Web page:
There’s something about space that never ceases to capture our imagination. Although in this case it’s capturing our energy, or at least it has the potential to. The idea of space based solar power has been captivating minds since 1968, when Dr. Peter Glaser, an American scientist, presented the idea. The past fifteen years or so have seen a resurgence of space based solar power as a viable source of clean energy, with initiatives surfacing that seek to take it out of the realms of our imagination and into reality.
Space based solar power acts as a way to harness clean energy through solar panels placed on satellites in space. Sunlight is captured and converted into electricity that is transmitted to receiving stations on earth, where distribution would then be possible. The major advantage it has over terrestrial solar power is its ability to capture energy 24 hours of the day, as it would be uninterrupted by weather conditions, and that pesky thing called night. It has the ability to transfer energy in real time as it is needed, the potential to create a quarter of a million jobs in the US alone and of course provide clean energy.
Concerns have often been voiced over the possible side effects of the microwave beams on humans and animals. However, scientists claim that the beams will be received over a large area and are concentrated at a low level, proving to be of no harm. There has also been apprehension over the potential loss of energy when it comes to converting as well as making it affordable.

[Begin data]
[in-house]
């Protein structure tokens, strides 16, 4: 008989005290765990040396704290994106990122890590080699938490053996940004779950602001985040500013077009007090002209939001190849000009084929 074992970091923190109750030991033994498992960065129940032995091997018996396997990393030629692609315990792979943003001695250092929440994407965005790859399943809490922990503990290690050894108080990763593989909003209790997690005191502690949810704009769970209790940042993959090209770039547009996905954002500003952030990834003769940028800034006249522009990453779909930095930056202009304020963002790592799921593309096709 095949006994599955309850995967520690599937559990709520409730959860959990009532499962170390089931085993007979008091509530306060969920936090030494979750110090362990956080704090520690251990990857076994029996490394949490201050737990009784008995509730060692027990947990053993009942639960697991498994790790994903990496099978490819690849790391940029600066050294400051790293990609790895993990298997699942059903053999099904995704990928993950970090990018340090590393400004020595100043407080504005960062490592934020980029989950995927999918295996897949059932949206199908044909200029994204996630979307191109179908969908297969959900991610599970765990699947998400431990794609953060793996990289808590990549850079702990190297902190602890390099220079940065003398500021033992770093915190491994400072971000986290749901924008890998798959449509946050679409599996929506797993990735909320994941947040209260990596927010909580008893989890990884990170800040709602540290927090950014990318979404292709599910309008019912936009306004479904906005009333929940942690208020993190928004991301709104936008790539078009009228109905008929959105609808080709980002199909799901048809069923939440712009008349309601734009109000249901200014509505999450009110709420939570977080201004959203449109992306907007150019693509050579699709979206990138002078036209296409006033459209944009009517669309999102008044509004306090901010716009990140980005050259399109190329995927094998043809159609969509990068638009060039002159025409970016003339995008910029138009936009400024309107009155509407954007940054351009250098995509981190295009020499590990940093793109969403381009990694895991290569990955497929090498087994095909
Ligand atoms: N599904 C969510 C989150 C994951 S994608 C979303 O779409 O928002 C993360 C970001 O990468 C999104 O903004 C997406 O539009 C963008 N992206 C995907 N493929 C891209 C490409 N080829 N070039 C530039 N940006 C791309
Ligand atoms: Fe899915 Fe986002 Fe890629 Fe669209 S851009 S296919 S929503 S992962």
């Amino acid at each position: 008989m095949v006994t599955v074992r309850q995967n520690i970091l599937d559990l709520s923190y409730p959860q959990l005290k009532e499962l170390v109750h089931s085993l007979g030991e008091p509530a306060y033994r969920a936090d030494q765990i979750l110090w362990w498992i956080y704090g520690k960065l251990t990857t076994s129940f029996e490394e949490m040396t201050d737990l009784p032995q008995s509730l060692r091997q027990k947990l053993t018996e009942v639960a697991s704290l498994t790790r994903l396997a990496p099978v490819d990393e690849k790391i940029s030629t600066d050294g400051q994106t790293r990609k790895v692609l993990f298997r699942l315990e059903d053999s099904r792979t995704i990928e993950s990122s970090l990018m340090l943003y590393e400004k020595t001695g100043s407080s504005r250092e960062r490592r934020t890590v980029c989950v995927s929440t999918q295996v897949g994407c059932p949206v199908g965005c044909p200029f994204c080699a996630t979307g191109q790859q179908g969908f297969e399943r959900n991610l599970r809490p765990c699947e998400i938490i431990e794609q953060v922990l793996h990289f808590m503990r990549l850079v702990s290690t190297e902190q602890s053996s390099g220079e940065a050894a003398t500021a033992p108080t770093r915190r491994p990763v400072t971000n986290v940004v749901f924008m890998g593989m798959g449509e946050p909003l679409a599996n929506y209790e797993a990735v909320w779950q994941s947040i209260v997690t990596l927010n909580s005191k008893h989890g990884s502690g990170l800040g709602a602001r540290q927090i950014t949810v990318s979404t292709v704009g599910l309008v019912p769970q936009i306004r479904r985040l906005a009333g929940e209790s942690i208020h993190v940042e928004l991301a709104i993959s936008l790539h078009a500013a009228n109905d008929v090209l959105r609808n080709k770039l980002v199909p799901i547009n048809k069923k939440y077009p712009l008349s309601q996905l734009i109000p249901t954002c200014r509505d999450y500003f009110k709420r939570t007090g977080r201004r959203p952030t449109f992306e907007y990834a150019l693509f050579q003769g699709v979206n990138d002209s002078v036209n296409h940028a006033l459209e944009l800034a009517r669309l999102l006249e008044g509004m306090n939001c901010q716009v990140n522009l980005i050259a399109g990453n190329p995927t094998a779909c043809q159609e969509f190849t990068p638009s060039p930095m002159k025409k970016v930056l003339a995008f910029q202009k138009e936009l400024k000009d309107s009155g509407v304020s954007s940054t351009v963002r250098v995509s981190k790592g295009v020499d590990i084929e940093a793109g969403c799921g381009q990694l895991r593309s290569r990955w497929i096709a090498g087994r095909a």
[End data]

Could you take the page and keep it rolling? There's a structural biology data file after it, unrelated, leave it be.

Technically feasible, and with so many potential benefits, space based solar power has largely been unrealized due to the lack of economic investment. Although in recent years this has been changing. In April of 2009 Pacific Gas & Electric, a California utility company, and Solaren Space signed a deal for an estimated $2 billion project to develop a system that would collect power from orbiting satellites. 2009 also saw the Japanese space agency, government and firms, such as Mitsubishi, initiate a $21 billion project over the next 30 years or so. In early 2010 EADS Astirum, a European space company announced its search for partners to help it launch a solar power demonstration in orbit, citing one of its biggest challenges as finding investors.
The move towards space based solar power yields enormous promise. When the costs are compared to something like nuclear energy it reveals that space based solar power is truly a competitive alternative. There is no doubt that we will soon be seeing the benefits of space’s unending capture of our imaginations in the form of clean energy.